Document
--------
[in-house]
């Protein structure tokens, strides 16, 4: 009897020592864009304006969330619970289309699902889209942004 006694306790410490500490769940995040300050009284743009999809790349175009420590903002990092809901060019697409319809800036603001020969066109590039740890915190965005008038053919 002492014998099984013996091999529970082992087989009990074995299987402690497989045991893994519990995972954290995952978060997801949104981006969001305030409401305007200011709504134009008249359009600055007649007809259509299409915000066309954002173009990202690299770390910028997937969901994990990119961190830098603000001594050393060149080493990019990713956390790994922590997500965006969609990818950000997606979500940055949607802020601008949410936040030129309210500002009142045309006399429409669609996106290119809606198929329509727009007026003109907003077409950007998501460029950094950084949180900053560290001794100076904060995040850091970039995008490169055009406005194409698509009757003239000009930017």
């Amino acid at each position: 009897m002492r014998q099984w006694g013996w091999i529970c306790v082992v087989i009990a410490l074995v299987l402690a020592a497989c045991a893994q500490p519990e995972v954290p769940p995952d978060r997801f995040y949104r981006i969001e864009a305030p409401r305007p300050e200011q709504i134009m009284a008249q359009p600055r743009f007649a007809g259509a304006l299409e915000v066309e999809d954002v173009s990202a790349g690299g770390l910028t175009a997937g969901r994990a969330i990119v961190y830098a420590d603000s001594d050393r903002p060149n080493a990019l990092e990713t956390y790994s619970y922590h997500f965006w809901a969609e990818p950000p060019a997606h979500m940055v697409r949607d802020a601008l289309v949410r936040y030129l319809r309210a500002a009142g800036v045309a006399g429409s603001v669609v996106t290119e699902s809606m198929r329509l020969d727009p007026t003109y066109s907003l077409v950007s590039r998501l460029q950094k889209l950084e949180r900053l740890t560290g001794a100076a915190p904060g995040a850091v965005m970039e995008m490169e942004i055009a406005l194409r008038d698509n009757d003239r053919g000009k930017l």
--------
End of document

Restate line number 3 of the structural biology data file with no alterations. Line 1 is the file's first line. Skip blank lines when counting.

């Amino acid at each position: 009897m002492r014998q099984w006694g013996w091999i529970c306790v082992v087989i009990a410490l074995v299987l402690a020592a497989c045991a893994q500490p519990e995972v954290p769940p995952d978060r997801f995040y949104r981006i969001e864009a305030p409401r305007p300050e200011q709504i134009m009284a008249q359009p600055r743009f007649a007809g259509a304006l299409e915000v066309e999809d954002v173009s990202a790349g690299g770390l910028t175009a997937g969901r994990a969330i990119v961190y830098a420590d603000s001594d050393r903002p060149n080493a990019l990092e990713t956390y790994s619970y922590h997500f965006w809901a969609e990818p950000p060019a997606h979500m940055v697409r949607d802020a601008l289309v949410r936040y030129l319809r309210a500002a009142g800036v045309a006399g429409s603001v669609v996106t290119e699902s809606m198929r329509l020969d727009p007026t003109y066109s907003l077409v950007s590039r998501l460029q950094k889209l950084e949180r900053l740890t560290g001794a100076a915190p904060g995040a850091v965005m970039e995008m490169e942004i055009a406005l194409r008038d698509n009757d003239r053919g000009k930017l």